How does Maricopa cutting football affect EAC?

Contributed Photo/Courtesy PCC: EAC and Pima Community College may see more of each other in 2019 when four Maricopa County junior colleges stop playing football.

By Jon Johnson

THATCHER – Fresh off their win in the Salt City Bowl, the Eastern Arizona College (EAC) Gila Monsters’ football team may soon have a tougher time finding opponents to battle. However, in-state recruitment could also rise in the coming years.

Jon Johnson Photo/Gila Herald: The scoreboard at John T. Mickelson Field is powered down for the off-season, but unlike the schools in Maricopa County, this scoreboard will be lit up again for the 2019 season.

Both are the possible outcomes after an announcement last week from the Maricopa County Community College District (MCCCD) that it will eliminate the district’s football programs from its four schools – Phoenix, Mesa, Scottsdale, and Glendale community colleges – after the 2018 season. Those four schools, along with EAC, Western College, and Pima Community College in Arizona and Snow College in Ephraim, Utah, currently make up the Western States Football Conference (WSFC). With four teams cutting their program, the remaining teams face the possibility of having to play each other twice, and/or traveling out-of-state for games – most likely to Texas or Colorado, since California teams don’t play out-of-state and Snow is the only junior college team in Utah. New Mexico only has one team as well. 

However, it is all speculation at this point, and who EAC will play in 2019 is unknown, according to Athletic Director Jim Bagnall.

“Obviously, it will affect us,” he said. “But we don’t know our options. We haven’t even gotten that far . . . We’re just gathering information and that’s all we’re doing right now.”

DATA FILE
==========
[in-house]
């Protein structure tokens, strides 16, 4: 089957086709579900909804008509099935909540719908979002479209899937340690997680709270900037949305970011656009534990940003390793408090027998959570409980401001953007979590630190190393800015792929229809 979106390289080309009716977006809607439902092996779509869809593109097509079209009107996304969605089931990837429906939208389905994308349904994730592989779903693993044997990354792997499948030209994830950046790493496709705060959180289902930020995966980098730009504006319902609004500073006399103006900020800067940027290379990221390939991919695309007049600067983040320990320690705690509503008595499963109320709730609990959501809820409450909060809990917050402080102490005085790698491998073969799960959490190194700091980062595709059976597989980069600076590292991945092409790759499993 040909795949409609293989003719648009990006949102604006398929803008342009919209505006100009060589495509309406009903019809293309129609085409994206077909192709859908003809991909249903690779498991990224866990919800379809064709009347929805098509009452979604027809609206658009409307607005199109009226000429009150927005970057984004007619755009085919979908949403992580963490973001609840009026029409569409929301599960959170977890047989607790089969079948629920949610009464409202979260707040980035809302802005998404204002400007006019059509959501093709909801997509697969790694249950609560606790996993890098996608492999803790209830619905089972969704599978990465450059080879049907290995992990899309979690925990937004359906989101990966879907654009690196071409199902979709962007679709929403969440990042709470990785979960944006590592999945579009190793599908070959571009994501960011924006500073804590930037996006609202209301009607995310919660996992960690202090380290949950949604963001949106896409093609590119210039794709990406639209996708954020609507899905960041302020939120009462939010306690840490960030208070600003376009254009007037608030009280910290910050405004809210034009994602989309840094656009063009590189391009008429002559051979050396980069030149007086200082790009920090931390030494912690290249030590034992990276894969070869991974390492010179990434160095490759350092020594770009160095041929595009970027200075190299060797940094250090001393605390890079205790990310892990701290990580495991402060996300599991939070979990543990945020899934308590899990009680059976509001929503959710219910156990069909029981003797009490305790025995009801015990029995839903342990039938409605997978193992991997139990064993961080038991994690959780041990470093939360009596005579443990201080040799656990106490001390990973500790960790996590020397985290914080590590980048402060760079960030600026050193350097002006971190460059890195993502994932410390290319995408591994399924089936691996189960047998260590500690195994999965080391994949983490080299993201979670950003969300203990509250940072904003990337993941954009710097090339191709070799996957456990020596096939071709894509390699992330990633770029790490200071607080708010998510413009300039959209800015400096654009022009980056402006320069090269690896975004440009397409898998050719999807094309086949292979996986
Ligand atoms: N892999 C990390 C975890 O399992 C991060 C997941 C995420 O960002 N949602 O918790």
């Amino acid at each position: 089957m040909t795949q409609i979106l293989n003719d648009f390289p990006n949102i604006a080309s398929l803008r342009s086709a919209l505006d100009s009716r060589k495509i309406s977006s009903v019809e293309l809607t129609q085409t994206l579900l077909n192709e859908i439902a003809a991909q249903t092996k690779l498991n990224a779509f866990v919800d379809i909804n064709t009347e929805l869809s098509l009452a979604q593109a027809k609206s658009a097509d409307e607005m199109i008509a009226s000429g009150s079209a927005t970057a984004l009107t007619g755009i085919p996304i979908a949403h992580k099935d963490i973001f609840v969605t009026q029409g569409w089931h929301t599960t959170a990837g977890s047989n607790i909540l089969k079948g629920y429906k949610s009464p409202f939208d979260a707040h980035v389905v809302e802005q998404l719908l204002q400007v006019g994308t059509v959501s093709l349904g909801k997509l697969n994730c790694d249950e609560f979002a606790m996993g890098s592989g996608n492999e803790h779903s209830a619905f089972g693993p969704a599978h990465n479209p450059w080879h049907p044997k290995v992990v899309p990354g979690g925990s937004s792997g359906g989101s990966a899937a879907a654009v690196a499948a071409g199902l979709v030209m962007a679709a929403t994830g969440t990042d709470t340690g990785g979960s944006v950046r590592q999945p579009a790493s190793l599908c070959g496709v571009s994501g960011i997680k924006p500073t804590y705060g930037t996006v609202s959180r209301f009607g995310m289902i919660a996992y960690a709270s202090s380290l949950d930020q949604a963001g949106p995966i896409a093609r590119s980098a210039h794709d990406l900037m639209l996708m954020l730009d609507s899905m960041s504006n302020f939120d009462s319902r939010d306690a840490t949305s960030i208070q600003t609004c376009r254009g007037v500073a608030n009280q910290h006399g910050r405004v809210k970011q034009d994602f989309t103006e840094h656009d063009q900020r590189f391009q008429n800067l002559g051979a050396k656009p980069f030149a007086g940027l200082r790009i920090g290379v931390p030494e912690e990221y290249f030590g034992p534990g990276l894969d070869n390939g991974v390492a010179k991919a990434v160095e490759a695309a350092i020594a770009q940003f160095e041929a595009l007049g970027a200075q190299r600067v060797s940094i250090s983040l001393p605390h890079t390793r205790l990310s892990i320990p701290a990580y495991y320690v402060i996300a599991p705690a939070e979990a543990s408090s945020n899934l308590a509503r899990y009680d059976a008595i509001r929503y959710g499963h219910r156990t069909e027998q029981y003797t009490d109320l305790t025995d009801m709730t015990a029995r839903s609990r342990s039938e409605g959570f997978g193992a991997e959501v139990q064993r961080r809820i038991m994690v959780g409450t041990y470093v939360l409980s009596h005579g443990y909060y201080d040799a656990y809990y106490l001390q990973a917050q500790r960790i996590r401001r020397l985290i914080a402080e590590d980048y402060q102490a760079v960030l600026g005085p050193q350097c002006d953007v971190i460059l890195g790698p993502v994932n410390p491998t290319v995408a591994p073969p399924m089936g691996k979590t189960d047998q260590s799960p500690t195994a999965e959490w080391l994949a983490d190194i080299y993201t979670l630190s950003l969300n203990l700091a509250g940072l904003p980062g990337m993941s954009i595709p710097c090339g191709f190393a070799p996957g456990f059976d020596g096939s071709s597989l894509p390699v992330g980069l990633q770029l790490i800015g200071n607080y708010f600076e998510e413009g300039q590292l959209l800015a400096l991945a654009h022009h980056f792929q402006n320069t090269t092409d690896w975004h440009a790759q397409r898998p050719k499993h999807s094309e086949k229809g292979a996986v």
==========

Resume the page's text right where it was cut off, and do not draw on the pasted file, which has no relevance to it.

Jon Johnson Photo/Gila Herald: EAC head football coach John O’Mera looks forward to continuing helping athletes get their degrees.

EAC head football coach John O’Mera said the announcement came like a bombshell. He said it will be tough moving forward because the parity of the conference has helped everyone compete and helped EAC with its post-season victories.

“We got hit with it and are kind of waiting to see the aftermath and see what is going to happen,” O’Mera said. 

While the four teams stopping recruiting, a plus side for EAC could be that it will be more likely to get quality players from the Maricopa area.

“It could open up doors for us to fill that need and become more of an Arizona recruiter,” O’Mera said. “You hate to see anything go away for that to help out, but now they’ll definitely need an opportunity, so it could open up a great angle for us to get players.”

The Maricopa County Community College District’s decision was reportedly based on lack of funding. It stated that as state funding has been significantly reduced, the football programs account for roughly 20 percent of the district’s entire athletics budget and is responsible for more than 50 percent of the related insurance costs. Additionally, the district said its football facilities are in need of improvements to the tune of $20 to $30 million in the next three to five years, and that kind of investment is not feasible for the few amount of students it would affect. While some of the facilities are shared by other sports, football reportedly requires increased upkeep costs.

Jon Johnson Photo/Gila Herald: The grass is brown and the field is empty but it will return to its glory in-season.

O’Mera said no matter what happens moving forward, losing the four teams is a tragedy for a group of young men who possibly will not have the same opportunity to receive an education they would have had. He said the WSFC not only regularly has 10 to 15 guys move on to Division I schools every year, but have many other athletes who move on to play at smaller four-year schools and ultimately receive a degree.

“A lot of those kids wouldn’t have gone to school without that opportunity,” O’Mera said. “They get in and they find something that they’re interested in and they make a career out of it . . . We’re definitely a chain that helps kids go all over the United States to get their education paid. It’s definitely going to affect a lot of kids.”

After the news struck, there has been a movement to attempt to raise funds to convince the MCCCD to continue the program, but that movement is in too early of a stage to know how that would work.

What is known is EAC appears to faithfully support its football team continuing to play, as well as Pima, Western and Snow. So, there will likely be a 2019 season for the Gila Monsters, but they just aren’t sure what it will look like.